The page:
‘‘Where do you come from?’’
When people used to ask me this question I didn’t really know what to say. I could tell them that I’m from Romania, but I was too young to remember my time there. I could say I’m from Turkmenistan, but I don’t think that living there for two years means I’m actually from there. I could say I’m from Poland, but again is that really the case? I could try explaining that my mom is from Turkey and my dad is from Germany, but this doesn’t answer the question either.
So no, by no means did I have a straight answer to this question until about five years ago. Did I feel out of place sometimes? Yes. Was I jealous of all the people who knew where they came from and had lived in one place their entire lives, being able to keep their friends by their sides? Maybe sometimes, but mainly no. I loved my life, I loved travelling, and I liked moving to new places every few years. I felt at home anywhere and the question ‘‘where do you come from?’’ ceased to matter at some point.
Then everything changed and my life was turned upside down. When my dad died of a heart attack I felt as if half of my home had been destroyed. To me home had never really been a building or a place; it had been my mom and my dad. They were the only constants in my life, no matter where we went and how much our surroundings changed; it was always the three of us together. But once half of my home had been ripped away from me I felt more lost then I had ever felt in my life.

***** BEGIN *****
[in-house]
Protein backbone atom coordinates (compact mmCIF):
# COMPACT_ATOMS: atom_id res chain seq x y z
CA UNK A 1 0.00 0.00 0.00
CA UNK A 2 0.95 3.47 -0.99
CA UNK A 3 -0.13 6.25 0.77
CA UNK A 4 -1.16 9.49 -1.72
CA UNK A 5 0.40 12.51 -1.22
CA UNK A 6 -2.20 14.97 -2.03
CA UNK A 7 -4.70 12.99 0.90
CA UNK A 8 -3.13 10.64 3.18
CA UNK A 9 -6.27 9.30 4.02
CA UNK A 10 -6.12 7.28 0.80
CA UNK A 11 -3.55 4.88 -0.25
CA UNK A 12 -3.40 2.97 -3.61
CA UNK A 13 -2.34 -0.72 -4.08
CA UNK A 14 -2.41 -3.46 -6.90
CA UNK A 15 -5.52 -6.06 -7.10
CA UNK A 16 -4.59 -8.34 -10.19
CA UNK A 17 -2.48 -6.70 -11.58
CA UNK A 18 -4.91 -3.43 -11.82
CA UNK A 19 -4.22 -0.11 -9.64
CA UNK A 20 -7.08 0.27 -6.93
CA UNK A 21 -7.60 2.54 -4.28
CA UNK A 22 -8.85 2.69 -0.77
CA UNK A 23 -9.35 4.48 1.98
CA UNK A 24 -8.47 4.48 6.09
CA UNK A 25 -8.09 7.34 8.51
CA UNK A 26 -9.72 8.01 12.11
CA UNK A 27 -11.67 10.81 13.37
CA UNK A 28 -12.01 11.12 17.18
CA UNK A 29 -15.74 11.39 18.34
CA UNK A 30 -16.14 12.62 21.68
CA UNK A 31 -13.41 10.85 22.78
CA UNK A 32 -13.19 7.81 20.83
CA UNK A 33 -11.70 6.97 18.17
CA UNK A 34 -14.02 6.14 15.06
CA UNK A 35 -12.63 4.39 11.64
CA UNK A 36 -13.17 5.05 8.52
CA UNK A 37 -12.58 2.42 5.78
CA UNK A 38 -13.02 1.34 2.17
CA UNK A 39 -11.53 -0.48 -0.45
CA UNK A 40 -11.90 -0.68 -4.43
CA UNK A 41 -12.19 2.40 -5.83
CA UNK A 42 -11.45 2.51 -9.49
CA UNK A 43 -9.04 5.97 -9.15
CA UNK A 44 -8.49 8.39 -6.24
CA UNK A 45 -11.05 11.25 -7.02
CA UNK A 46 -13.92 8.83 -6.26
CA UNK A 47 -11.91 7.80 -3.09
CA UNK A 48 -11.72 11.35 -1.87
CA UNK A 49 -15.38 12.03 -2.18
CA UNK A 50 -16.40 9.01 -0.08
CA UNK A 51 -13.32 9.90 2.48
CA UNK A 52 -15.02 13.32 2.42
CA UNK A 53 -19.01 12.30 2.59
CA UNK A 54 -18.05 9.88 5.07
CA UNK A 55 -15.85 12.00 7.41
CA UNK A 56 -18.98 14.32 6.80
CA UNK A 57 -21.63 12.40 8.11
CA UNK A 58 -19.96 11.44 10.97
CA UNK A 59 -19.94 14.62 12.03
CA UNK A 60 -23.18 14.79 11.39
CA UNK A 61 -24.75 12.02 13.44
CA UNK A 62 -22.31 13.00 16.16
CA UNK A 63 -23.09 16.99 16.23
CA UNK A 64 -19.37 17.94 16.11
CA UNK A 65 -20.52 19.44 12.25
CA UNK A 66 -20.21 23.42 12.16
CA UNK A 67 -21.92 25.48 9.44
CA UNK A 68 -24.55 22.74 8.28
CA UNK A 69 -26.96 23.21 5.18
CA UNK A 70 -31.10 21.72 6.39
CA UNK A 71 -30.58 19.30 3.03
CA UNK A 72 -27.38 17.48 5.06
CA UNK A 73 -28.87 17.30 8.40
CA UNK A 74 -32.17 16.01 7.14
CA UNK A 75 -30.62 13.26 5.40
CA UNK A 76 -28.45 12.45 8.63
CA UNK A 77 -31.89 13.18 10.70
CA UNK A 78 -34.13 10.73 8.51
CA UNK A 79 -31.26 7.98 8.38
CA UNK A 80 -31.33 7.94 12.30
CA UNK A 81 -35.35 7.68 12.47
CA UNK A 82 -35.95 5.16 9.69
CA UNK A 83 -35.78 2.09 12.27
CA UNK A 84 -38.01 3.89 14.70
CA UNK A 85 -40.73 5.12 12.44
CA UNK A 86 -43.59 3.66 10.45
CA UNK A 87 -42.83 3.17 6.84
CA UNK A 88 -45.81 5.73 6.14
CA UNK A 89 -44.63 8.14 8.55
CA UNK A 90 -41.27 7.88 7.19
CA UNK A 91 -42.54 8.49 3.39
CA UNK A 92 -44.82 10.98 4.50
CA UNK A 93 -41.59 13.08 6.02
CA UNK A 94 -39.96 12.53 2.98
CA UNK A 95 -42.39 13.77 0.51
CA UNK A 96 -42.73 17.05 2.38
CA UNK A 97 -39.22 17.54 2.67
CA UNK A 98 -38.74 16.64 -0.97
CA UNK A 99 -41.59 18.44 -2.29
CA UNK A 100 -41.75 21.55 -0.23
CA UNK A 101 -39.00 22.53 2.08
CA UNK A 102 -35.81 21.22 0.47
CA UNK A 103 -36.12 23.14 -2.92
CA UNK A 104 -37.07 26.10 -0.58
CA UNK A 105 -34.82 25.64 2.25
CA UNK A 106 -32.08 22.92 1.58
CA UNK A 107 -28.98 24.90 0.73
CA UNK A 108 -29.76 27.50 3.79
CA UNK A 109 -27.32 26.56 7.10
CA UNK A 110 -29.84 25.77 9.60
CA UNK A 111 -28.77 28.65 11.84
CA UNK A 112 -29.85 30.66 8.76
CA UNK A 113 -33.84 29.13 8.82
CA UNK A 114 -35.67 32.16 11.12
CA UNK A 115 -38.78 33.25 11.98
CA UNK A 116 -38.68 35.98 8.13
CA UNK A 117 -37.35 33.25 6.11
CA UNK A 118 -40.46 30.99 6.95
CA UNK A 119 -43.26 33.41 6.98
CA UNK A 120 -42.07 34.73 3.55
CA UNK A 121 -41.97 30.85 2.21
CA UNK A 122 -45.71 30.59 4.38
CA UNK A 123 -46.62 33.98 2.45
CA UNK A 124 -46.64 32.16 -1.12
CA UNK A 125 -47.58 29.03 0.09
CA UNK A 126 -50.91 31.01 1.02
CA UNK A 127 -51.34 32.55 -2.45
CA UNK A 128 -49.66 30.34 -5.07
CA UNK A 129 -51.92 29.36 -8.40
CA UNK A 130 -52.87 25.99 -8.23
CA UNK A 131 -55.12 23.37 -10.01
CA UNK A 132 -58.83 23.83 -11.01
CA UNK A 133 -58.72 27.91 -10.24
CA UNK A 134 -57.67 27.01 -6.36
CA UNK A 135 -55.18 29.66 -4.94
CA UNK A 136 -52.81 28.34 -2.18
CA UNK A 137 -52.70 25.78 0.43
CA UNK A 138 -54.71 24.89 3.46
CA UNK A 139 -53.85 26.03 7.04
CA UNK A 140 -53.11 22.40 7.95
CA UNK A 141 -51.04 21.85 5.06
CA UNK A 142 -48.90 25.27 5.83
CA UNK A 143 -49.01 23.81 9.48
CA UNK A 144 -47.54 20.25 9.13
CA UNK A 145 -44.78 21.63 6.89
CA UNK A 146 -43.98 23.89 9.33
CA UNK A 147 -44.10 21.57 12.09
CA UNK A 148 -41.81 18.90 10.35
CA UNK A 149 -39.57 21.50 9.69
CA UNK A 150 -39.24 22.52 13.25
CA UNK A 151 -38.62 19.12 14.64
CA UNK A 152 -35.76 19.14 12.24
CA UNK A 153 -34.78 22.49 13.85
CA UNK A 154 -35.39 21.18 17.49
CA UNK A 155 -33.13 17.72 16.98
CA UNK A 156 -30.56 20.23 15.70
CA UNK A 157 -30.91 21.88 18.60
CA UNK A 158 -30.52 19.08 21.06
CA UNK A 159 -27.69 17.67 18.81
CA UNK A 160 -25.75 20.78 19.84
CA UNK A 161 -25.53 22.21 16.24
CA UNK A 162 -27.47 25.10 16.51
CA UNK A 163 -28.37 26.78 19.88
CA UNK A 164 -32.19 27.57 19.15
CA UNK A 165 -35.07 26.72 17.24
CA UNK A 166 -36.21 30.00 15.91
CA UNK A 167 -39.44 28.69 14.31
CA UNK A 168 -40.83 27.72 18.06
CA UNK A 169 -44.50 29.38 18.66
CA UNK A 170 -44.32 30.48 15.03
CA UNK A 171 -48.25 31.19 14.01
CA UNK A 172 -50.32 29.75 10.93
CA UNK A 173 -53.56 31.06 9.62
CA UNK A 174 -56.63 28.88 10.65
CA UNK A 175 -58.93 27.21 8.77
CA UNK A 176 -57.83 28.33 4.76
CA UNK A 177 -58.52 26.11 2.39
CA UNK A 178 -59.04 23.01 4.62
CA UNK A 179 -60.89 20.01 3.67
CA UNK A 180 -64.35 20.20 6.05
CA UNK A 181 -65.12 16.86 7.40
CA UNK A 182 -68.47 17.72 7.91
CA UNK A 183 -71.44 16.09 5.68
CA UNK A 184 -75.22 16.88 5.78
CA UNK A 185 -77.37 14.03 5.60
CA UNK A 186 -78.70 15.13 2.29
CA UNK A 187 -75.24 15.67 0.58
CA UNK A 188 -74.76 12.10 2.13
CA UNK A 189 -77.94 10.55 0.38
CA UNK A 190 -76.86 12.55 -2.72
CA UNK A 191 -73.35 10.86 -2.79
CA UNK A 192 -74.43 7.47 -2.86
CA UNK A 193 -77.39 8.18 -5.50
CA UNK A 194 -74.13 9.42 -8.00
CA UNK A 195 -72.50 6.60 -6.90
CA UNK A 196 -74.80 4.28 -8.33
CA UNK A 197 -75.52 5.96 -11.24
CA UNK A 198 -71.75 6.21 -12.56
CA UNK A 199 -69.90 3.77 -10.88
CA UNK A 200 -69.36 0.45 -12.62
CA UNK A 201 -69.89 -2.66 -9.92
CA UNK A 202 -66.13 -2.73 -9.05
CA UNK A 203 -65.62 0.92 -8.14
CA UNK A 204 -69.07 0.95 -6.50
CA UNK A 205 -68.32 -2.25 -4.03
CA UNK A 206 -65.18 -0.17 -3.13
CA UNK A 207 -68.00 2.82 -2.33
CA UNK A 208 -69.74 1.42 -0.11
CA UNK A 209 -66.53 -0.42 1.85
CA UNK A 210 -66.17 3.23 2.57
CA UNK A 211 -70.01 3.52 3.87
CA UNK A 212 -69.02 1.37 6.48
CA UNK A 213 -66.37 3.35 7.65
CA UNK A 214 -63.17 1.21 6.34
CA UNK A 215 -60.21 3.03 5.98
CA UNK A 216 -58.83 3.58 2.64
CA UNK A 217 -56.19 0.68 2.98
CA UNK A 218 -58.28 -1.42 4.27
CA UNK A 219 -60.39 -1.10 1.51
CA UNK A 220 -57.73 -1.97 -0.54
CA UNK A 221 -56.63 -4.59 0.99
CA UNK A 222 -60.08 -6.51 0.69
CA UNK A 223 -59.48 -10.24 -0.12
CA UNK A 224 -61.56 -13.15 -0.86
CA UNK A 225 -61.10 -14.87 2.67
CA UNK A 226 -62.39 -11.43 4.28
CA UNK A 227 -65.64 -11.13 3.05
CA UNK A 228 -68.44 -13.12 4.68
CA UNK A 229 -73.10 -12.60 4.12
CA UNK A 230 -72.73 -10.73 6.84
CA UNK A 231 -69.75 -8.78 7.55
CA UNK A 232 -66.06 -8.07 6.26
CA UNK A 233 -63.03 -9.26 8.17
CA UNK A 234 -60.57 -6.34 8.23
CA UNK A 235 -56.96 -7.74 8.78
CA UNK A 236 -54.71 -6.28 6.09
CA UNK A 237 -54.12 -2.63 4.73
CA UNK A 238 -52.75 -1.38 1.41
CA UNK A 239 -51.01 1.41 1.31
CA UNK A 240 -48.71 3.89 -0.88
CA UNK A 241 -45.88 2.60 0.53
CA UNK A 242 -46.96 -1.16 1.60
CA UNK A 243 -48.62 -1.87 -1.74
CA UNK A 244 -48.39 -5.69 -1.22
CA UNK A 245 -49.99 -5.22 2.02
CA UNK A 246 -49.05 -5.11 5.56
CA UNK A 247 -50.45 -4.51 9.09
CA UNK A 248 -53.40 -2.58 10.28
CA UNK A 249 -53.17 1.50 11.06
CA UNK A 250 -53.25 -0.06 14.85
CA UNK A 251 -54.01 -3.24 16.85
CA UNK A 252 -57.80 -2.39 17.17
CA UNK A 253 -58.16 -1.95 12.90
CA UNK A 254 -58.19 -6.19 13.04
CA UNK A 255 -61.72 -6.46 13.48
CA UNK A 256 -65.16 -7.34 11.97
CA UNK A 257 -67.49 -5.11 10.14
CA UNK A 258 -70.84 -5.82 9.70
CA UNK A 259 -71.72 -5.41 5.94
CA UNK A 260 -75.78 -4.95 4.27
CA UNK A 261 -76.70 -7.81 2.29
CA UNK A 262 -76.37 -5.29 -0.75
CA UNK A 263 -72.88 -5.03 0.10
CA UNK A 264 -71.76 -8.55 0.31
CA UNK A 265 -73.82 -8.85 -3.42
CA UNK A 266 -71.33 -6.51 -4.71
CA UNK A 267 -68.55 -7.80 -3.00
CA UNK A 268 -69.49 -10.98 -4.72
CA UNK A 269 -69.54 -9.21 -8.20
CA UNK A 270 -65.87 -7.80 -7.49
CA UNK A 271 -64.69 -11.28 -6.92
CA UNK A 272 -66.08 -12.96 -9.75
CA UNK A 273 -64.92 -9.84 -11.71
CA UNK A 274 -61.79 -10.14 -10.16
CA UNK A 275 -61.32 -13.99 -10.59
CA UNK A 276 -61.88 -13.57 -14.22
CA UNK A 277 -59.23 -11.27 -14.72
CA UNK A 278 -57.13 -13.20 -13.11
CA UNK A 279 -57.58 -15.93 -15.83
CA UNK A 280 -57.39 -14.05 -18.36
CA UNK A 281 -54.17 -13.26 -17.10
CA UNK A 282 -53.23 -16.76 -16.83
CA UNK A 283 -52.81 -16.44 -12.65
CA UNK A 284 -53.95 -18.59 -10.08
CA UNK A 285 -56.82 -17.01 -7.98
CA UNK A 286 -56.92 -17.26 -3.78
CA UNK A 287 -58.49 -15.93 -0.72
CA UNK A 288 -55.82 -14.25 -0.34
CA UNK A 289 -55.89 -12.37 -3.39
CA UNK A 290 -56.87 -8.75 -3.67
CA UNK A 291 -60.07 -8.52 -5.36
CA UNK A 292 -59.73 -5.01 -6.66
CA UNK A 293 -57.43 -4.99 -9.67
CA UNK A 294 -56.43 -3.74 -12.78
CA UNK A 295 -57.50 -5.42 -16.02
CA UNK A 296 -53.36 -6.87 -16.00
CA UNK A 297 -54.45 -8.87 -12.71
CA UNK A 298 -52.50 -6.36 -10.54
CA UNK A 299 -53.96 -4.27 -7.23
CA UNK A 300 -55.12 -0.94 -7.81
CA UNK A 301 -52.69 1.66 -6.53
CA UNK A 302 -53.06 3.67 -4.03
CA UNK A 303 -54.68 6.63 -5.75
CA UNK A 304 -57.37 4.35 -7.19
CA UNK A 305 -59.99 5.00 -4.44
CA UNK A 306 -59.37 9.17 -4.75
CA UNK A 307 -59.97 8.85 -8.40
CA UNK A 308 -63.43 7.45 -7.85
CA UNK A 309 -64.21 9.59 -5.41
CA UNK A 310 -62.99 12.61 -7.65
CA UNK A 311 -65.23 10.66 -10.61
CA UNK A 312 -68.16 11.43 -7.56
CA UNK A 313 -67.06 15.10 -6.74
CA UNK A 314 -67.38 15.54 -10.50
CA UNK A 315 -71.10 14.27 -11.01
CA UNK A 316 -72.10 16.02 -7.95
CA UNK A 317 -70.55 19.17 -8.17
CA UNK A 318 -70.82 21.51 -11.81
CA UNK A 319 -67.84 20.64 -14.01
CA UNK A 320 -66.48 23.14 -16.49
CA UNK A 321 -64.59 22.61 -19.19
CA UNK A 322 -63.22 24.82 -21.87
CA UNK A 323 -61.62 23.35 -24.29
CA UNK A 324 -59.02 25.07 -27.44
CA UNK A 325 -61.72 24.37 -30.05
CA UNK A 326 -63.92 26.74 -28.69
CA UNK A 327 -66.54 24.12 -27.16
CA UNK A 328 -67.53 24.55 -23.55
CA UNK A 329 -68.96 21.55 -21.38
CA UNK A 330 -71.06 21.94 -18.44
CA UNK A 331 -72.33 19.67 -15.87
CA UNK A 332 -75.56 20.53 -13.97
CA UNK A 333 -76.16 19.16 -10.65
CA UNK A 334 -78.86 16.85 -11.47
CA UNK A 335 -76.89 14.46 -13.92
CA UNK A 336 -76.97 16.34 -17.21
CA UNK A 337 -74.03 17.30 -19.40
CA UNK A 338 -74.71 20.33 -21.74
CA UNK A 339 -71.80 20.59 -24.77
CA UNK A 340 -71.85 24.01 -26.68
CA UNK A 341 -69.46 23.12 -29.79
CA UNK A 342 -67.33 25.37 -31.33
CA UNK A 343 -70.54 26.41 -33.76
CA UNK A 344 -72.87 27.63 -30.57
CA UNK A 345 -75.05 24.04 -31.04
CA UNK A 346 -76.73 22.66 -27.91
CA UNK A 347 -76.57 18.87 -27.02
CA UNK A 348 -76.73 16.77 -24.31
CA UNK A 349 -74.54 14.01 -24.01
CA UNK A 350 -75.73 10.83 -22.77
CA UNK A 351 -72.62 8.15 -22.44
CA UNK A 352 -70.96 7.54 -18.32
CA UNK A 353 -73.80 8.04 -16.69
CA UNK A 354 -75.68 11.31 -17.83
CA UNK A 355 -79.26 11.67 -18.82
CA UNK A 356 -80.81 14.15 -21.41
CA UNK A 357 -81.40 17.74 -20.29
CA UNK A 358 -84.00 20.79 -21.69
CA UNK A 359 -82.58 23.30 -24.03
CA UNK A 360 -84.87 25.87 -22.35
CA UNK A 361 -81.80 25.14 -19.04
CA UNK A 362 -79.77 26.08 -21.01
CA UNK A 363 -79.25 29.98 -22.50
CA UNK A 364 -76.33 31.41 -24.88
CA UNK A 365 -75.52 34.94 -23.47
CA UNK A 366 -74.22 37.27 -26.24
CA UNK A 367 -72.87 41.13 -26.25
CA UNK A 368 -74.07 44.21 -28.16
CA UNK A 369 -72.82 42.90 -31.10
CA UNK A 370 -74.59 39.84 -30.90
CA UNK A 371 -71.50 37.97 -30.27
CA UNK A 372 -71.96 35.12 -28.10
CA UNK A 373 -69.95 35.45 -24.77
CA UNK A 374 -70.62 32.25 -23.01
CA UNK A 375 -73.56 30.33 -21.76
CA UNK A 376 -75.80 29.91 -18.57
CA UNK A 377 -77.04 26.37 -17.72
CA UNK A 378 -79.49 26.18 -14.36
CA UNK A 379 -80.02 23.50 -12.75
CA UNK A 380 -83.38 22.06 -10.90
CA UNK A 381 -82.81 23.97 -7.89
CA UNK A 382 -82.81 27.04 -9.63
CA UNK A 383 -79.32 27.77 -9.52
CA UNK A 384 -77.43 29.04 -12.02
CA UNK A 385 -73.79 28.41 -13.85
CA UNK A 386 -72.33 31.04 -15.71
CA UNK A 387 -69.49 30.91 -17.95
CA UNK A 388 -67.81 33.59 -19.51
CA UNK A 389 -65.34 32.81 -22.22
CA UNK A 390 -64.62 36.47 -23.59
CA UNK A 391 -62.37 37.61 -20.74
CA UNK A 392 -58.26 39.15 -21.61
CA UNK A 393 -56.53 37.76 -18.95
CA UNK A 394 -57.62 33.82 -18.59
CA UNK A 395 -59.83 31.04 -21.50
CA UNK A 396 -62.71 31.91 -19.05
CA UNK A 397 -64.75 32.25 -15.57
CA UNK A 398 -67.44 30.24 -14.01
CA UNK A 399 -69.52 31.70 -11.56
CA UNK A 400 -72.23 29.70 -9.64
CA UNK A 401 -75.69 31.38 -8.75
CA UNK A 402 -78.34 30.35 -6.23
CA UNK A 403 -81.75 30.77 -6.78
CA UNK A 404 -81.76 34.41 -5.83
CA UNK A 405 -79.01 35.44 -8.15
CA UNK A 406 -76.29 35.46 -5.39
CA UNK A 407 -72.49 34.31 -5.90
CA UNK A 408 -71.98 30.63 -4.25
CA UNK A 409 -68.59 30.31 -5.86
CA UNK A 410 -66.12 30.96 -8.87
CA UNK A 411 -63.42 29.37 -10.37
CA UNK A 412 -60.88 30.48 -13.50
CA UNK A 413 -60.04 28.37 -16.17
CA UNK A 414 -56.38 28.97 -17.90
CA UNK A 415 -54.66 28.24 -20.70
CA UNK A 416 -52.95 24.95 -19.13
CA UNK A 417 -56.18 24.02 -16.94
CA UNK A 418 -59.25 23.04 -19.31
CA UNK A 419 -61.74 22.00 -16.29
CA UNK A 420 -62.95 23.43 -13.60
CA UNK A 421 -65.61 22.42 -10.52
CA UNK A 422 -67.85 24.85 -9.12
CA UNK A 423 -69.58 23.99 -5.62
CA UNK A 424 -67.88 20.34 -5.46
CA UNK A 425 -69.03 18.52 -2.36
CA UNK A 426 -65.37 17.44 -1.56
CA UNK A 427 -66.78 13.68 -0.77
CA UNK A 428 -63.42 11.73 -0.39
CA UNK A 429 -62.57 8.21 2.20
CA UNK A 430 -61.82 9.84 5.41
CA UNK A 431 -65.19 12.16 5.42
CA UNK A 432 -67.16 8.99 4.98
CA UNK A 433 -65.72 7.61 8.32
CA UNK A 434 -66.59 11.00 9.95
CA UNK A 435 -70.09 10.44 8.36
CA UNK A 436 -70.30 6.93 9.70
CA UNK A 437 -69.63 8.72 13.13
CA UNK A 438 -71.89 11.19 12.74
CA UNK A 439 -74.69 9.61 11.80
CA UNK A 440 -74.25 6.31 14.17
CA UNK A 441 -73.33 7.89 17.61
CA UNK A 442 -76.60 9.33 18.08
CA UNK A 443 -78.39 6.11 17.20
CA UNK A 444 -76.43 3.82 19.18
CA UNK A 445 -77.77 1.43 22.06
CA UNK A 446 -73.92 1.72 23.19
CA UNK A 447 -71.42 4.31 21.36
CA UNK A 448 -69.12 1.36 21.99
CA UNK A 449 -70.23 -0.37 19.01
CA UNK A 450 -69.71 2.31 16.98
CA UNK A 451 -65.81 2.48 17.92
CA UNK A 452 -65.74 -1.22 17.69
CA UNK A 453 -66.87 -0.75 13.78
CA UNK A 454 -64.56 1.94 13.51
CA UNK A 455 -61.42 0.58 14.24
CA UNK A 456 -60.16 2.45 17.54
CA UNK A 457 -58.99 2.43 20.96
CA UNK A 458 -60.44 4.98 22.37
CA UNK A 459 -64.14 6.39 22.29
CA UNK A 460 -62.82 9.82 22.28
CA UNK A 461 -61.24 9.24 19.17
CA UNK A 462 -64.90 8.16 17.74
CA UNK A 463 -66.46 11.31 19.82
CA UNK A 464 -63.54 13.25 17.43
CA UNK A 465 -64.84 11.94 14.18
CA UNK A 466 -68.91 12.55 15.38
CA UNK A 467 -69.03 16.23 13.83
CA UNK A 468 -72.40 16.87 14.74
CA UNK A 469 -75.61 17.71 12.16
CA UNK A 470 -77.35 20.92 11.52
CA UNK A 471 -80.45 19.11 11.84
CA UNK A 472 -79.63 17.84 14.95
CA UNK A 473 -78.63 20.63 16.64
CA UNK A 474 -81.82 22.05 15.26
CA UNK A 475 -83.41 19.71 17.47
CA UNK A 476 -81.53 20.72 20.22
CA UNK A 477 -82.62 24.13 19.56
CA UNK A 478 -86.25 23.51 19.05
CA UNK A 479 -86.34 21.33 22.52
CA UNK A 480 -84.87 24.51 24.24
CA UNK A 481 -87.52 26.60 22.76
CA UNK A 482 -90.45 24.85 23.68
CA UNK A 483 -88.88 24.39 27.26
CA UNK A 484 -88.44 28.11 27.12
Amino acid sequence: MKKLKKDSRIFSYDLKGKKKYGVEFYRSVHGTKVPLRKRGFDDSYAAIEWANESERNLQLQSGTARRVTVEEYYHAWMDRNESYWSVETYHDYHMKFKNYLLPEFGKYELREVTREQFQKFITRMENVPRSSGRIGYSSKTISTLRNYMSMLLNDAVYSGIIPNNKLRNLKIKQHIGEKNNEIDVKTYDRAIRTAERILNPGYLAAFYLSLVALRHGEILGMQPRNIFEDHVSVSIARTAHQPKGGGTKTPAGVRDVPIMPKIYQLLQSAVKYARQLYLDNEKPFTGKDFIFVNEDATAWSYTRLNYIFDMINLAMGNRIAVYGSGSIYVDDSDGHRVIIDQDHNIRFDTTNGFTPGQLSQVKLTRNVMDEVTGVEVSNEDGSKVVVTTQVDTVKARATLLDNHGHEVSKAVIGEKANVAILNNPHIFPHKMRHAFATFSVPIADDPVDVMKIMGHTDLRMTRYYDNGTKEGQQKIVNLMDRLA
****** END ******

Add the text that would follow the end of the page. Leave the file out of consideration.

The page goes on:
That is until me and my mom moved to what I could call my roots. We moved to Ankara, the place my mom had grown up in, but hadn’t been calling home for quite a while now. Sure for the first few years it wasn’t exactly home, I didn’t feel complete without my dad, but at some point I got used to Ankara. I don’t know when exactly or how many years after we moved there I finally started calling it home, but eventually I did. We moved houses once, but for 8 whole years I lived in the same city. It was the longest time I had ever spent in one country and I did feel the urge to move, but I was also happy and glad to finally have an answer to the question ‘‘where do you come from?’’
This year I started university in Wales and people have been asking me ‘‘where do you come from?’’ a lot and for the first time in my life I feel like I can give them a sincere answer. I can say I’m from Turkey and I mean it. Of course I’m also German and I do point that out often because it makes up a lot of who I am. In fact every place I lived in throughout the years is part of who I am now, but when I think of home I think of one country in particular and that is Turkey.
In response to The Daily Post’s weekly writing challenge: “Digging for Roots.”